Morgan County and the WLDS/WEAI has been battling with significant broadband and cellular connectivity issues for a number of years. Matt Schmit, the new director of the Illinois Office of Broadband in the state’s commerce department says that it’s a problem that’s not unique to just West Central Illinois. Schmit, who is a former state senator in his native Minnesota, says that he hopes to direct the $420 million diverted to the Connect Illinois project to fix some of the issues the rural parts of the state faces when it comes to connectivity.
Schmit says that discussions between municipalities, local providers, and providers from outside the region need to happen for proposals to receive grant funding for better infrastructure. He says the current discussions about the City of Jacksonville looking at proposal for a municipal broadband option is exactly what the grant funding would be looking for in their applications.
Schmit says that the Office of Broadband will also be technology-neutral in that it will be looking at both wireless and cellular as well as wired technology. He says that the grant funding hopes to be scale-able over time so that the technology is not obsolete within the next few years. Schmit says that all dollars that leave his office will be audited and held accountable for acceptable service.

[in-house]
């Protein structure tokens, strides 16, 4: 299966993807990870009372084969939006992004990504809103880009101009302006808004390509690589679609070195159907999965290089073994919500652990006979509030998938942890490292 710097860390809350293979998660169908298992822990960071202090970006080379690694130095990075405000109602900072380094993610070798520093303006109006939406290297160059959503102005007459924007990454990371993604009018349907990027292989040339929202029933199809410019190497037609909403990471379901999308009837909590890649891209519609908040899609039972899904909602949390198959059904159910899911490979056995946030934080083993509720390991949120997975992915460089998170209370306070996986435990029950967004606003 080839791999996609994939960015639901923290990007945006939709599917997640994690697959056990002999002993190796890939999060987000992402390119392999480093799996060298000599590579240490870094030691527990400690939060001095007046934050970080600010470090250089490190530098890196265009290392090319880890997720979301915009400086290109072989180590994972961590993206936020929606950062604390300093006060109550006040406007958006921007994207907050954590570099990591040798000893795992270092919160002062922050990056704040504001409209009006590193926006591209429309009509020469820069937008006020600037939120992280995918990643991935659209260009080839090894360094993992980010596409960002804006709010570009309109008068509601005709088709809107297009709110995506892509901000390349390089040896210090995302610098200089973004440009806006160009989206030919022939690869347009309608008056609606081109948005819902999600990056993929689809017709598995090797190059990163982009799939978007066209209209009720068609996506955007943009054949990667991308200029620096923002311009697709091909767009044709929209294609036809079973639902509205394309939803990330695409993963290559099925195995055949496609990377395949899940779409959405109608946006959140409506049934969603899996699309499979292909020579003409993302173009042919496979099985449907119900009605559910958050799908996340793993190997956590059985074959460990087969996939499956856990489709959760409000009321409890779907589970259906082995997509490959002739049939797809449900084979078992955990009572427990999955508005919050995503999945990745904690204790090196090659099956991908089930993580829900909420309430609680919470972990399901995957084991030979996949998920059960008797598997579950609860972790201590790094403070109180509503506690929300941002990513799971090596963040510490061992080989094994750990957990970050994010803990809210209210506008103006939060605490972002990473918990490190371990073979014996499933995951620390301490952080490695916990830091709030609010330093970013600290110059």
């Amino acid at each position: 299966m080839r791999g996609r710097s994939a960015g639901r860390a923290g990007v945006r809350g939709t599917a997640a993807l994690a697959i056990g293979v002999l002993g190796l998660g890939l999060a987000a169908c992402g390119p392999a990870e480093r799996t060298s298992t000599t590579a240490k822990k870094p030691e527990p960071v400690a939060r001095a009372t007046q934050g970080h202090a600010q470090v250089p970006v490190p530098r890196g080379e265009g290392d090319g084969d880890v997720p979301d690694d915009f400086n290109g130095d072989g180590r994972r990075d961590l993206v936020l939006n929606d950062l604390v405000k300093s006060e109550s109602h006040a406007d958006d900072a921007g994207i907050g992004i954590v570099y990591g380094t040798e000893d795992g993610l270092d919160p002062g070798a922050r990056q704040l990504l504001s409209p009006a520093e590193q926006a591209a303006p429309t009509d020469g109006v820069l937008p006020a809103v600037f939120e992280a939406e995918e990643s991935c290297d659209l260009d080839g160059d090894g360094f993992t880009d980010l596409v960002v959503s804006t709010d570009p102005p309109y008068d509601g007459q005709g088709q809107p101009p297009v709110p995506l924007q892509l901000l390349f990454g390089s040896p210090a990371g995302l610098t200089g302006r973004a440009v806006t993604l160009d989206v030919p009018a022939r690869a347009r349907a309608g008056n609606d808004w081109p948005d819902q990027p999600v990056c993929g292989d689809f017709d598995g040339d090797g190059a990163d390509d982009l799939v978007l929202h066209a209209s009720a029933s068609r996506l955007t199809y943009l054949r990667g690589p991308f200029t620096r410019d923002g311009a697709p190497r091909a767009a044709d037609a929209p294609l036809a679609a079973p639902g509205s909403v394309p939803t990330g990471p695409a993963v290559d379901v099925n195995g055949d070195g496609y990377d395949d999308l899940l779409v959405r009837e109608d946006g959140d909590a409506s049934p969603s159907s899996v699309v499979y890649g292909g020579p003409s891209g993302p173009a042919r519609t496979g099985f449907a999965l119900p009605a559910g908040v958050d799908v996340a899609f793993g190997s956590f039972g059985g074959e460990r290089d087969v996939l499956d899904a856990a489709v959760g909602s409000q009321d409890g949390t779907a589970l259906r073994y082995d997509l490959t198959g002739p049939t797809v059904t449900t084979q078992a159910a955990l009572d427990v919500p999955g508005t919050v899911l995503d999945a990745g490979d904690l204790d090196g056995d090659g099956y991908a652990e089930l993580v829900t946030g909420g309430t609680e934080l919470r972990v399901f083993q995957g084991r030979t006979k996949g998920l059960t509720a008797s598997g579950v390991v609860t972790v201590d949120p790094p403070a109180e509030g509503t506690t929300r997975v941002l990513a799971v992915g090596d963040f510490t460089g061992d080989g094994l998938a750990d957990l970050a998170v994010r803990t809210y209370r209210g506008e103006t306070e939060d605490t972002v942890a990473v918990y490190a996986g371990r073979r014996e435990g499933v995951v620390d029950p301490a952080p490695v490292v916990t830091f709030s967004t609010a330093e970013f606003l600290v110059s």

Schmit will be giving a report to the General Assembly in January with the Broadband Advisory Council on the soon-to-be released first round of grant opportunities. The Connect Illinois project is expected to first work on anchor public institutions like hospitals, schools, and public libraries. The first portion of the funding is expected to be spent on repairing and updating the existing Illinois Century Network, according to the State Journal Register. The network serves various educational institutions around the state. The first round of grants are expected to be matching grants making available over $50 million to applicants from around the state.